Does My Arthritis Qualify Me for Social Security Disability Benefits?

Social Security disability benefits are available for individuals who are unable to work due to a qualifying medical condition. Given the fact that arthritis can be severe enough to impair a person’s ability to maintain employment, people often wonder whether this condition entitles them to benefits. Whether or not arthritis entitles one to Social Security disability benefits depends on a number of factors. Generally speaking, however, the arthritis must be severe enough to prevent an individual from performing any available work. If you suffer from arthritis and would like to apply for Social Security disability benefits, you can review the information below, and contact one of our disability law attorneys for a consultation. 

Eligibility

To receive benefits for arthritis, you must first file an application with the Social Security Administration (SSA) which will require SSA to make a determination regarding your eligibility. Next, in reviewing your eligibility, the SSA will:

  • Determine whether you are gainfully employed.
  • Determine whether your arthritis is severe enough to prevent you from performing physical tasks required for working. 
  • Determine whether your arthritis meets its medical criteria.

Other considerations

It is important to know that there are various ways that individuals with arthritis may qualify, under SSA’s rules, for disability benefits. The first part of the analysis requires SSA to determine whether your conditions are severe enough to meet or medically equal the criteria of one or more designated Listings. The Listings are designed to help streamline the process allowing for an award of benefits for individuals with serious medical problems, such as debilitating arthritis that significantly limits mobility and functioning. For example, one may qualify if there is objective medical evidence, by way of an x-ray, MRI, or a CT scan, for example, that confirms arthritis with nerve root impingement, difficulty walking, and/or non-union of a major weight-bearing joint. If you would like to better understand whether a Listing may apply in your case, you will want to consult with an experienced attorney who can help you understand what is needed.

However, even if your arthritis, or other physical impairment, doesn’t reach the severity of one the Listings, you still could be found “disabled” and qualify for Social Security disability benefits, if your condition precludes you from working on a full-time basis. First, SSA will evaluate whether you can be expected to perform any type of work that you’ve performed in the past. If it’s found that you are unable to perform any of your previous jobs, the SSA will consider your level of education, your age, your previous experience, and your overall health to determine whether you can be trained to do any other kind of available work. Ultimately, if SSA finds that you are able to perform some kind of work, you will be denied Social Security Disability benefits at the initial application level.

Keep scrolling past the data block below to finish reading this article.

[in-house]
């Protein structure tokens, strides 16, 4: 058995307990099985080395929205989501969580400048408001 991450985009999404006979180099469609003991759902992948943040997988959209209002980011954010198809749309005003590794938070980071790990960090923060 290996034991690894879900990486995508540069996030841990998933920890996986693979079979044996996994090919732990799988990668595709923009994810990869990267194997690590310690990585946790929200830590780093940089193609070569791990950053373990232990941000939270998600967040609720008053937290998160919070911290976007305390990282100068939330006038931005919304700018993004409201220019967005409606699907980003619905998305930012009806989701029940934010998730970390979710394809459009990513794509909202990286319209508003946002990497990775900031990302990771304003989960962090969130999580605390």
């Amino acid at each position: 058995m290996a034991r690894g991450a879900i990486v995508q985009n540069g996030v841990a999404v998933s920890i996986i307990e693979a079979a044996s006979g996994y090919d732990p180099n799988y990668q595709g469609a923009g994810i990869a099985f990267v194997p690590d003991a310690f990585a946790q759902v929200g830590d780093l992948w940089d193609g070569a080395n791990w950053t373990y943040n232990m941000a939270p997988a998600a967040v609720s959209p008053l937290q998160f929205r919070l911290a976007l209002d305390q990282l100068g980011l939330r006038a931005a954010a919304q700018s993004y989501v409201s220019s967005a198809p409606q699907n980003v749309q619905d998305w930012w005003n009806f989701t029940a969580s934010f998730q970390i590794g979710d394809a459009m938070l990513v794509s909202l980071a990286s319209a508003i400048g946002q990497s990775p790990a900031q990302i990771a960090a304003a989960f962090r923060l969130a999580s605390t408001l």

What to do if you’re denied

If your claim is denied, you’ll have the chance to bring your case before an Administrative Law Judge (ALJ). During your hearing, you will be given the opportunity to explain how your arthritic condition prevents you from working. In addition, you’ll be permitted to bring witnesses who can testify on your behalf about your condition and its effect on your ability to work. Generally, there will be a vocational expert at the hearing who will be asked questions about how certain limitations might impact a person’s ability to work to help assist the ALJ in coming to their decision. An experienced, caring attorney can not only help you better understand the process but will also be by your side throughout every step from the application and/or appeal through the hearing process to cross-examine the vocational expert and present evidence and arguments on your behalf.

Let our Michigan disability law attorneys help you  

If you suffer from arthritis and are in need of SSD benefits, the skilled disability law attorneys at Disability Law Group are here to help. At Disability Law Group, our experienced disability law attorneys will assist you with every step of the disability benefits application process, including compiling and submitting documentation. So, if you live in Macomb County, Oakland County, Wayne County, or elsewhere in Michigan and suffer from chronic arthritis, Disability Law Group is on your side. Remember, at Disability Law Group, disability is all we do. Please contact our experienced disability law attorneys as soon as possible for a consultation.